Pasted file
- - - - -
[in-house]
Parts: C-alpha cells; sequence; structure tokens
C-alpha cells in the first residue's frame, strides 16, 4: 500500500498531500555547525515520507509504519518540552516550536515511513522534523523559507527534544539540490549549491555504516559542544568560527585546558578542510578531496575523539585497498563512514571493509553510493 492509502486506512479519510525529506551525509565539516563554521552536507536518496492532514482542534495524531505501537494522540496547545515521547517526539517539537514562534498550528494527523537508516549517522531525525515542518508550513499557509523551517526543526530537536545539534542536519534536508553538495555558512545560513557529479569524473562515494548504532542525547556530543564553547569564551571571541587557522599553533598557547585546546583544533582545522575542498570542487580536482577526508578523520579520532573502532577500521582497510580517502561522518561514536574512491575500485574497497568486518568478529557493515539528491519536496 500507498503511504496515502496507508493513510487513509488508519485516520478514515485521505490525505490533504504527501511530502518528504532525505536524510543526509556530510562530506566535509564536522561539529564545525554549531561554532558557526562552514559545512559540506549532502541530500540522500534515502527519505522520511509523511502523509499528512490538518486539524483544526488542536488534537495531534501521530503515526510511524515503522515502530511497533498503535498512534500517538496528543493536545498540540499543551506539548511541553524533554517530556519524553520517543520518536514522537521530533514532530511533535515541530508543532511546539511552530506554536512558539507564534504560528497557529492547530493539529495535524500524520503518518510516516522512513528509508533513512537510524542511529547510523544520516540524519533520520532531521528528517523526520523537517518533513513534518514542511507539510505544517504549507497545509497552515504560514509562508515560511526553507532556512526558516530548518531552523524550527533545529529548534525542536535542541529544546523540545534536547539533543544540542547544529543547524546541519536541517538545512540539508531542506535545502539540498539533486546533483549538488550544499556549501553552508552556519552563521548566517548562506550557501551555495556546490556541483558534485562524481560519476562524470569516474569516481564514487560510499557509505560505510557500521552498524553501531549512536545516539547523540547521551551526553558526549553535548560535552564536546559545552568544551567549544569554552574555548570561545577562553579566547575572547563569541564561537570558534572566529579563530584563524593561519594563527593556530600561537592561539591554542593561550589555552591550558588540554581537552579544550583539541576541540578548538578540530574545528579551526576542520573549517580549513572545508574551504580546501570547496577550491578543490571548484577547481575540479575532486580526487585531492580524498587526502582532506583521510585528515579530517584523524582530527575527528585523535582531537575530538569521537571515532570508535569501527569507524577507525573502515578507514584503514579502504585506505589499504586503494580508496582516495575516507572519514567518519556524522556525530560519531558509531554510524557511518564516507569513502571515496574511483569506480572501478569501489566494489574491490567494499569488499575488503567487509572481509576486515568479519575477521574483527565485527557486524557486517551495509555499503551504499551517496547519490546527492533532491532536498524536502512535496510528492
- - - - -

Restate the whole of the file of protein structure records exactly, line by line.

[in-house]
Parts: C-alpha cells; sequence; structure tokens
C-alpha cells in the first residue's frame, strides 16, 4: 500500500498531500555547525515520507509504519518540552516550536515511513522534523523559507527534544539540490549549491555504516559542544568560527585546558578542510578531496575523539585497498563512514571493509553510493 492509502486506512479519510525529506551525509565539516563554521552536507536518496492532514482542534495524531505501537494522540496547545515521547517526539517539537514562534498550528494527523537508516549517522531525525515542518508550513499557509523551517526543526530537536545539534542536519534536508553538495555558512545560513557529479569524473562515494548504532542525547556530543564553547569564551571571541587557522599553533598557547585546546583544533582545522575542498570542487580536482577526508578523520579520532573502532577500521582497510580517502561522518561514536574512491575500485574497497568486518568478529557493515539528491519536496 500507498503511504496515502496507508493513510487513509488508519485516520478514515485521505490525505490533504504527501511530502518528504532525505536524510543526509556530510562530506566535509564536522561539529564545525554549531561554532558557526562552514559545512559540506549532502541530500540522500534515502527519505522520511509523511502523509499528512490538518486539524483544526488542536488534537495531534501521530503515526510511524515503522515502530511497533498503535498512534500517538496528543493536545498540540499543551506539548511541553524533554517530556519524553520517543520518536514522537521530533514532530511533535515541530508543532511546539511552530506554536512558539507564534504560528497557529492547530493539529495535524500524520503518518510516516522512513528509508533513512537510524542511529547510523544520516540524519533520520532531521528528517523526520523537517518533513513534518514542511507539510505544517504549507497545509497552515504560514509562508515560511526553507532556512526558516530548518531552523524550527533545529529548534525542536535542541529544546523540545534536547539533543544540542547544529543547524546541519536541517538545512540539508531542506535545502539540498539533486546533483549538488550544499556549501553552508552556519552563521548566517548562506550557501551555495556546490556541483558534485562524481560519476562524470569516474569516481564514487560510499557509505560505510557500521552498524553501531549512536545516539547523540547521551551526553558526549553535548560535552564536546559545552568544551567549544569554552574555548570561545577562553579566547575572547563569541564561537570558534572566529579563530584563524593561519594563527593556530600561537592561539591554542593561550589555552591550558588540554581537552579544550583539541576541540578548538578540530574545528579551526576542520573549517580549513572545508574551504580546501570547496577550491578543490571548484577547481575540479575532486580526487585531492580524498587526502582532506583521510585528515579530517584523524582530527575527528585523535582531537575530538569521537571515532570508535569501527569507524577507525573502515578507514584503514579502504585506505589499504586503494580508496582516495575516507572519514567518519556524522556525530560519531558509531554510524557511518564516507569513502571515496574511483569506480572501478569501489566494489574491490567494499569488499575488503567487509572481509576486515568479519575477521574483527565485527557486524557486517551495509555499503551504499551517496547519490546527492533532491532536498524536502512535496510528492